I honestly don’t remember studying Shakespeare in school. I can only imagine that they taught Shakespeare in a way that didn’t stick in your brain – in that line-by-line, "what does the red blood on their hand signify?" way.
Don’t get me wrong, it’s important to discuss and intellectualise Shakespeare. But when you only do that it stays on the page. Shakespeare isn’t meant to be on the page, it’s meant to be up on its feet, spoken, embodied. For me, Shakespeare is a very physical experience.
From September, I am playing the lead in the National Youth Theatre’s production of Frantic Assembly’s Othello, at the Ambassadors Theatre from September. How can my journey from Shakespeare novice to playing one of his best-known roles help schools?
It was watching television, not theatre, which first got me into acting. I loved watching Fresh Prince of Bel Air, so my mum started taking me down to drama classes. From then I joined the D&B performing arts school and got my first job in Daddy Cool, a musical in the West End.
Before I began rehearsals, I went to see the show – seeing the movement, the colours and the storytelling live on stage was beautiful. From that point I fell in love with theatre.
My love of Shakespeare took a little longer to develop.
For me, making a text physical brings the work to life. If I had any advice for schools teaching Shakespeare, it would be to get their students to see a text in performance, in action on stage or even on screen. You can’t give Shakespeare to your students stone cold: you have to bring them round to the idea of it and show them how it is still relevant.
Othello, for example, is incredibly relatable for young people because it tackles race relations, jealousy and love. Once you make use of all that and make the play exciting, then they’ll buy into it.
You need to be clear in making it relatable. It wasn’t until I worked on one of Benedick’s speeches from Much Ado About Nothing that I first really enjoyed working with Shakespeare and that was because I related to it. I remember speaking this muscular language – “She told me, not thinking I had been myself, that I was the Prince’s jester, that I was duller than a great thaw” – and then suddenly realising that Benedick isn’t saying anything complex, he’s saying exactly what he’s thinking: "she’s taking the mick". I began to relate to it and the humour in his relationship with Beatrice and the feeling of there being someone you like, but not wanting them to know.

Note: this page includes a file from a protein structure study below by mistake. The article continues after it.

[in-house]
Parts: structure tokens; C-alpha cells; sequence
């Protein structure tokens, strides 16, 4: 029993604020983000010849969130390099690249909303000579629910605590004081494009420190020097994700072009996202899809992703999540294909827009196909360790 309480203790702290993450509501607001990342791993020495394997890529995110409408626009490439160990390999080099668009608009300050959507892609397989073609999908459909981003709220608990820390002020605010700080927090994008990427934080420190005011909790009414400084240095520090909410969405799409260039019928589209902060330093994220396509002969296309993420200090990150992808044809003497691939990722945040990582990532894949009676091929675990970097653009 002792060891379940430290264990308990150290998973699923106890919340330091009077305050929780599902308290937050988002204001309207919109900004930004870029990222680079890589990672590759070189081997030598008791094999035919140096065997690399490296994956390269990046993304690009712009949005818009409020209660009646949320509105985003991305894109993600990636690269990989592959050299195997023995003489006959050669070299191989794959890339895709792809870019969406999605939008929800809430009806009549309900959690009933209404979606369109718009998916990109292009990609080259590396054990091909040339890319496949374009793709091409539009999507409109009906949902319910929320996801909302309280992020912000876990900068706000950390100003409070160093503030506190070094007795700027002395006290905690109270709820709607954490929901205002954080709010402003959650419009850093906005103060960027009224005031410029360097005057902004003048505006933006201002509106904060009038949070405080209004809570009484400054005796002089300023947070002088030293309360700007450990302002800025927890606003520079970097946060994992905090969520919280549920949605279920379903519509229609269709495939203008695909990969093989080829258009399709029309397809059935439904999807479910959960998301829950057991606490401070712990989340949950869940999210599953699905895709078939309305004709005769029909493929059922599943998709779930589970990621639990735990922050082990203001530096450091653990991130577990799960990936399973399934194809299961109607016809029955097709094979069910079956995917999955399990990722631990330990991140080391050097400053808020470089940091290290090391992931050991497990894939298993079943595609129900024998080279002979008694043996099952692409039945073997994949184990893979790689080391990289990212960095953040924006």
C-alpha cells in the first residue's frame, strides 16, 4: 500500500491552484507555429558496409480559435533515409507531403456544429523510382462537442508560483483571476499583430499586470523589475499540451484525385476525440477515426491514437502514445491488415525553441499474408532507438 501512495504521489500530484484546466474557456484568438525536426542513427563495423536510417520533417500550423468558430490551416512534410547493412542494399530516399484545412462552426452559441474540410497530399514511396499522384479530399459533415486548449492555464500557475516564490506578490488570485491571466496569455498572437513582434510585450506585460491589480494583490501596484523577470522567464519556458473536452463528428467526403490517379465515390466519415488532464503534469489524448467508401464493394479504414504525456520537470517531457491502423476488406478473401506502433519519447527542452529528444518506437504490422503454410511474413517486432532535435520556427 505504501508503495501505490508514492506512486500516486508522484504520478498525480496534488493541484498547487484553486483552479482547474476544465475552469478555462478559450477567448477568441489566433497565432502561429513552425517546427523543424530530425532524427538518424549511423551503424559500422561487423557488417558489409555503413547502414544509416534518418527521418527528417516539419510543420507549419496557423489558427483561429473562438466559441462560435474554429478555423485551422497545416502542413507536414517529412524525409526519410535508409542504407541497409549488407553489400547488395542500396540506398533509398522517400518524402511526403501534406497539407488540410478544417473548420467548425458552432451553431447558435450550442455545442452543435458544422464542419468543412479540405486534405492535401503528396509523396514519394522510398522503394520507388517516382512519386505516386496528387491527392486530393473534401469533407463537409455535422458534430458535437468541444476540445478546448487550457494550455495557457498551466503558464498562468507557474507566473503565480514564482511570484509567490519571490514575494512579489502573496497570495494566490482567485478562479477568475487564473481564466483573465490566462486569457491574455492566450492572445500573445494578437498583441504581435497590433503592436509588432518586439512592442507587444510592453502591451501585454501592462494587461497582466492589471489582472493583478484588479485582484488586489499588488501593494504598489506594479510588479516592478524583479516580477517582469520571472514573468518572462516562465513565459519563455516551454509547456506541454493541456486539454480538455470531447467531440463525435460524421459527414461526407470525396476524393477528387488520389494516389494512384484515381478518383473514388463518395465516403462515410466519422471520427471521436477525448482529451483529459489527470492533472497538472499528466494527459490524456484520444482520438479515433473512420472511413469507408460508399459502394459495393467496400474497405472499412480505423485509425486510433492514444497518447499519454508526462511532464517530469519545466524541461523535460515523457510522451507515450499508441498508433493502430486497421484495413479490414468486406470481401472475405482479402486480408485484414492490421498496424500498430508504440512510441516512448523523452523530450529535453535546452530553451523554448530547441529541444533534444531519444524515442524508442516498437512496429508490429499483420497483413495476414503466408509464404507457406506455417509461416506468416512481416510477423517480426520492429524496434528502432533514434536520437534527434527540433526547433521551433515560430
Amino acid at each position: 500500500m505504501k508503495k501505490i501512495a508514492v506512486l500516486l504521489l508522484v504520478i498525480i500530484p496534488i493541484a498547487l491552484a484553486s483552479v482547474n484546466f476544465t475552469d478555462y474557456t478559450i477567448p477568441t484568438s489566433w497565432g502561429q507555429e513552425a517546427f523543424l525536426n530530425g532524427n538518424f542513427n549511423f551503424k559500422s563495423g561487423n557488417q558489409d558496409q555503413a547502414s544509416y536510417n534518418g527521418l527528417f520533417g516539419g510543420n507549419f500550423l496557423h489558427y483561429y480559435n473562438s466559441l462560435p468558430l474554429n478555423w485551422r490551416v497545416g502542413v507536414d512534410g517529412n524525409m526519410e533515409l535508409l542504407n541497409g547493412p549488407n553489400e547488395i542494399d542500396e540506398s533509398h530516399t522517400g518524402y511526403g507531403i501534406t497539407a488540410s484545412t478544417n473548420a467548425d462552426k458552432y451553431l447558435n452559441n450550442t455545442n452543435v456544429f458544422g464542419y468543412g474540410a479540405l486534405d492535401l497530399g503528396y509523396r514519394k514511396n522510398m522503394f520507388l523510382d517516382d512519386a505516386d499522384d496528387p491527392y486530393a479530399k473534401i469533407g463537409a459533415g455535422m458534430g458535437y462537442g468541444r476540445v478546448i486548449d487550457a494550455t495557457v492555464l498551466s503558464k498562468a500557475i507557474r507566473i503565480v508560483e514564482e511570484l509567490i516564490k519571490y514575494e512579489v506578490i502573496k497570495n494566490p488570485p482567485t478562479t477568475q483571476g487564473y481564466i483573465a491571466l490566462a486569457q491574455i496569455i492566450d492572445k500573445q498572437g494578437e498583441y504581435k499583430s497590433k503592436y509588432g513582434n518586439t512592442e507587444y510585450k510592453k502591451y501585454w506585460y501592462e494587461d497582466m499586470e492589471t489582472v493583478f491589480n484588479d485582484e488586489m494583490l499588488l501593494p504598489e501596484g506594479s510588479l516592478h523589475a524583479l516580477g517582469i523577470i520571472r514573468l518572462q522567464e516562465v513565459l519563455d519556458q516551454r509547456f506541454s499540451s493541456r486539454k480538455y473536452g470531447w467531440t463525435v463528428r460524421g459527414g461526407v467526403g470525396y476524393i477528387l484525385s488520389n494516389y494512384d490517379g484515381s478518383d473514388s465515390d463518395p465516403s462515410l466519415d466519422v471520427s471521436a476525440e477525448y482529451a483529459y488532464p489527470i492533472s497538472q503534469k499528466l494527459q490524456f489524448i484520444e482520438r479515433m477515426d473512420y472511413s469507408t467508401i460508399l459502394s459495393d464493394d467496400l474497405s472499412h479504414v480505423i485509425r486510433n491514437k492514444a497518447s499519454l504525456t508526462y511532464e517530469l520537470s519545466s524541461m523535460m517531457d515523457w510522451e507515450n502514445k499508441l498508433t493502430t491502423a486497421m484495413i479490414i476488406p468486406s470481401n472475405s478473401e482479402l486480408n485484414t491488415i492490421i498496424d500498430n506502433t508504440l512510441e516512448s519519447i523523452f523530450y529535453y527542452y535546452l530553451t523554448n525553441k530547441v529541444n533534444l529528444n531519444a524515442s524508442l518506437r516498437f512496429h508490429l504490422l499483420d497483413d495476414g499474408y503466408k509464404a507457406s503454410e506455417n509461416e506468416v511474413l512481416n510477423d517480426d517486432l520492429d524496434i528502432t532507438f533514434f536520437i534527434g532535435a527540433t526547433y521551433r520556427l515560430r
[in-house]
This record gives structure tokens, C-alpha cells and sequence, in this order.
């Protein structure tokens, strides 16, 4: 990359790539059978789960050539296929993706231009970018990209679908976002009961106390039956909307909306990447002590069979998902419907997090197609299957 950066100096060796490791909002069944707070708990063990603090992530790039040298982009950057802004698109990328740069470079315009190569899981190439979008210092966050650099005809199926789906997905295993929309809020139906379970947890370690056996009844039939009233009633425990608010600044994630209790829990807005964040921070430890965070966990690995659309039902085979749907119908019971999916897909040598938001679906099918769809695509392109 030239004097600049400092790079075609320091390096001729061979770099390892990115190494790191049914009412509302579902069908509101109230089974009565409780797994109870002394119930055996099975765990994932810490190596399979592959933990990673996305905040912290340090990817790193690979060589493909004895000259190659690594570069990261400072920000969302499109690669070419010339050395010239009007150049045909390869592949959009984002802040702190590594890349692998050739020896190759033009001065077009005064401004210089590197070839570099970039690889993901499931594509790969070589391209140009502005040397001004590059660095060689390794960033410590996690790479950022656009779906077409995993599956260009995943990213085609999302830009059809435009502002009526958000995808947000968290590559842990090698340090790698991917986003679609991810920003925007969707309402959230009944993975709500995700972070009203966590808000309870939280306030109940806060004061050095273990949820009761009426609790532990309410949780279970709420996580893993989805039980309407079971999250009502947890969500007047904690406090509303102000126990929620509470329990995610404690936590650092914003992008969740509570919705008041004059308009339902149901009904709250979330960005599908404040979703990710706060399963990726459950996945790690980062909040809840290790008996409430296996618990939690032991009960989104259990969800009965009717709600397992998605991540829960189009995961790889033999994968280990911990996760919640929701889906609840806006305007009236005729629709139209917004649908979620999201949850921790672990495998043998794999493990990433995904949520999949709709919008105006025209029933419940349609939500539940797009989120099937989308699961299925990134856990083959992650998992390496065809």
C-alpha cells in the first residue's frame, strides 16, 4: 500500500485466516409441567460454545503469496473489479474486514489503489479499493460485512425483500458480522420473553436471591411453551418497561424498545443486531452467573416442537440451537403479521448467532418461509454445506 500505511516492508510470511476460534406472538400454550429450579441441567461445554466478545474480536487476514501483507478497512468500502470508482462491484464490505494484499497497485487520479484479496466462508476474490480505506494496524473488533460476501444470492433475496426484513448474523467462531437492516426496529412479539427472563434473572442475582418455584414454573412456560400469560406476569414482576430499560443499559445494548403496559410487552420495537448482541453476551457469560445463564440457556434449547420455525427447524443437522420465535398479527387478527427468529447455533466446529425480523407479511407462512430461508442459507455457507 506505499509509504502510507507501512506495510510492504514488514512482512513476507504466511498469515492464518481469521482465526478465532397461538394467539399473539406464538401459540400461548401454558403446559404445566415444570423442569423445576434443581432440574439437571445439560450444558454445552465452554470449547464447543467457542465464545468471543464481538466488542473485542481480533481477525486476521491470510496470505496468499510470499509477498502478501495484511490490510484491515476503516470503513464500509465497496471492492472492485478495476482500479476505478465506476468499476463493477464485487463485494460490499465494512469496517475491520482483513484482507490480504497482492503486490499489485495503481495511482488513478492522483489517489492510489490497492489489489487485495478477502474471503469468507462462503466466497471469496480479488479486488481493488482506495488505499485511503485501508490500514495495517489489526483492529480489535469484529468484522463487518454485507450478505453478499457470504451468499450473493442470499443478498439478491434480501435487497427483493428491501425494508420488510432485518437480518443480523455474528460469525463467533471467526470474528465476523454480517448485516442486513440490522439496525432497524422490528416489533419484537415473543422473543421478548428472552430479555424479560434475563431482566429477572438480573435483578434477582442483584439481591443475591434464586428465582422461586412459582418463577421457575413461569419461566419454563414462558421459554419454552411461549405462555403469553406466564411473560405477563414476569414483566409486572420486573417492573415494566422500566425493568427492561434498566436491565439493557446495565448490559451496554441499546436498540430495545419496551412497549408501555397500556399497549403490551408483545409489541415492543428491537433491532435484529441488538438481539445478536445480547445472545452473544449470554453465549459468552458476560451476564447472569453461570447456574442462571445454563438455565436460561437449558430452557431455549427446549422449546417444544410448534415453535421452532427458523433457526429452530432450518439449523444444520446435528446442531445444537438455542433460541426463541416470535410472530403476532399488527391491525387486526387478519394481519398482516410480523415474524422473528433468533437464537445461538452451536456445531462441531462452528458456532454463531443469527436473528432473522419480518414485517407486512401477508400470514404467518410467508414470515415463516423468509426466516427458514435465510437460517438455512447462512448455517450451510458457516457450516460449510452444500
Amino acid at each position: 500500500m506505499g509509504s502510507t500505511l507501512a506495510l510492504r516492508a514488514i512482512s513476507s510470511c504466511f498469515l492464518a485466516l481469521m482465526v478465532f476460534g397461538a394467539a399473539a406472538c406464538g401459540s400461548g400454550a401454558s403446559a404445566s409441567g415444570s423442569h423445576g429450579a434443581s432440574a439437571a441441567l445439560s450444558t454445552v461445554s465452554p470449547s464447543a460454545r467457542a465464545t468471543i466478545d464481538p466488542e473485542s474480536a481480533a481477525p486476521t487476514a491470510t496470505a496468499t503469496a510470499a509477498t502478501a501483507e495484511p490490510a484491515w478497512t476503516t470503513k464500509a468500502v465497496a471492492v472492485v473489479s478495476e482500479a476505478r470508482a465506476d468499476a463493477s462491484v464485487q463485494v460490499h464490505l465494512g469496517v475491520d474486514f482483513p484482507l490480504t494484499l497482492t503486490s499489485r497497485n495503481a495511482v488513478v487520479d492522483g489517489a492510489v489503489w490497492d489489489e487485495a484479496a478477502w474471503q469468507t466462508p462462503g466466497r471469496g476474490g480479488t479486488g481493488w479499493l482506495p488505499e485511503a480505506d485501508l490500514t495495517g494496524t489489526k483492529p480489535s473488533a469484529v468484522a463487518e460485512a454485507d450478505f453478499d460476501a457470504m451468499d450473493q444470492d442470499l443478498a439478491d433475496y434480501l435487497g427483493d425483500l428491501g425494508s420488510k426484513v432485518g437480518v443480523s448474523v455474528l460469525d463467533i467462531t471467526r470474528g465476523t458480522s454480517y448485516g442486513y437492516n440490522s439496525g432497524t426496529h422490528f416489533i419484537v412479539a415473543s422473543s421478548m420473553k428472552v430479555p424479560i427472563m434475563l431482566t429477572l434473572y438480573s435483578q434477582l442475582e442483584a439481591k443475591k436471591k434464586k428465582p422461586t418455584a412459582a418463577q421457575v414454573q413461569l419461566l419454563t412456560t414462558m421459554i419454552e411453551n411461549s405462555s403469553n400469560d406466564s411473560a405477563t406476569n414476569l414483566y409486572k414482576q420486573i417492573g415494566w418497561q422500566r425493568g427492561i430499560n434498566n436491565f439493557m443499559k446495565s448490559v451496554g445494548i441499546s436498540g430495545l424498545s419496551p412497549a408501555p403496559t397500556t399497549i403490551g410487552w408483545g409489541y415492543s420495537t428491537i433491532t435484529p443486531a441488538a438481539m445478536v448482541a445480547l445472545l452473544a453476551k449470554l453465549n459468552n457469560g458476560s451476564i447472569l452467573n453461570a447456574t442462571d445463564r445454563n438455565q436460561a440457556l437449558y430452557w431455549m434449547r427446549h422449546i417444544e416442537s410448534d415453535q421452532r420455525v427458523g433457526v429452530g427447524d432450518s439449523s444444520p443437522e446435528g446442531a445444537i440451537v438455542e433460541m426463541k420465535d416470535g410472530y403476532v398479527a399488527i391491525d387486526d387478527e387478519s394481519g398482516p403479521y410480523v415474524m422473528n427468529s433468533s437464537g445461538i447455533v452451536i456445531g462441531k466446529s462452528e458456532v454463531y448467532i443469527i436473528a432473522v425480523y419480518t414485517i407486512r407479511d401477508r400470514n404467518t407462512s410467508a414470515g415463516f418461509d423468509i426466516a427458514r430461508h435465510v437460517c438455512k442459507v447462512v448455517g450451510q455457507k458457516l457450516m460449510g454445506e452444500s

Suddenly, Shakespeare became fun. Learning my lines didn’t feel like I was revising for my Spanish oral anymore. I began to realise that I actually really enjoyed the language itself.
The transformative power of Shakespeare is also important. The thing I love about Shakespeare is it’s all there in the language. With modern plays, so much of what is said is said in the silence, in the pauses, but with Shakespeare there’s no need to "um", "ah" or even pause because all the feeling is already present in the line. It makes me feel smarter than I am. I’m saying lines that I’d never say in a million years in real life, but while I’m on stage they're mine to do whatever I like with and it’s empowering.
Word by word
Finally, it’s easy to get the general gist of a line, but I think it’s important to understand the meaning of every word. I’ve found in Shakespeare something as simple as a "but" can change the entire meaning of a speech and flip it on its head. Understanding the nuance gives you confidence in your performance, because you know what you’re talking about – it enables you to make your story more colourful and to really bring the story to life. All of that comes from the text. It begins and ends with the script.
While in school, approaching a text is often about reinforcing the things teachers want you to know about English – about enjambment, onomatopoeia, and metaphors; in the rehearsal room it is about exploring the script and the story it tells, as well as assuming a degree of ownership over it. As a performer you have to experiment and follow your instinct, which is difficult to do in the classroom when you don’t want to embarrass yourself in front of friends. But in the rehearsal room there is no ‘right’ answer, it is a safe space, where you can play, make mistakes, and learn from them, and find the version of Shakespeare that works for you.
Mohammed Mansaray is an actor from Lewisham, South London. He first joined National Youth Theatre in 2014, and now is a member of the NYT REP Company – an alternative to drama school which offers one year of free training. He is playing Othello in National Youth Theatre’s production of Frantic Assembly’s Othello, at the Ambassadors Theatre from September. National Youth Theatre present Frantic Assembly’s Othello at the Ambassadors Theatre 26 September–8 December nyt.org.uk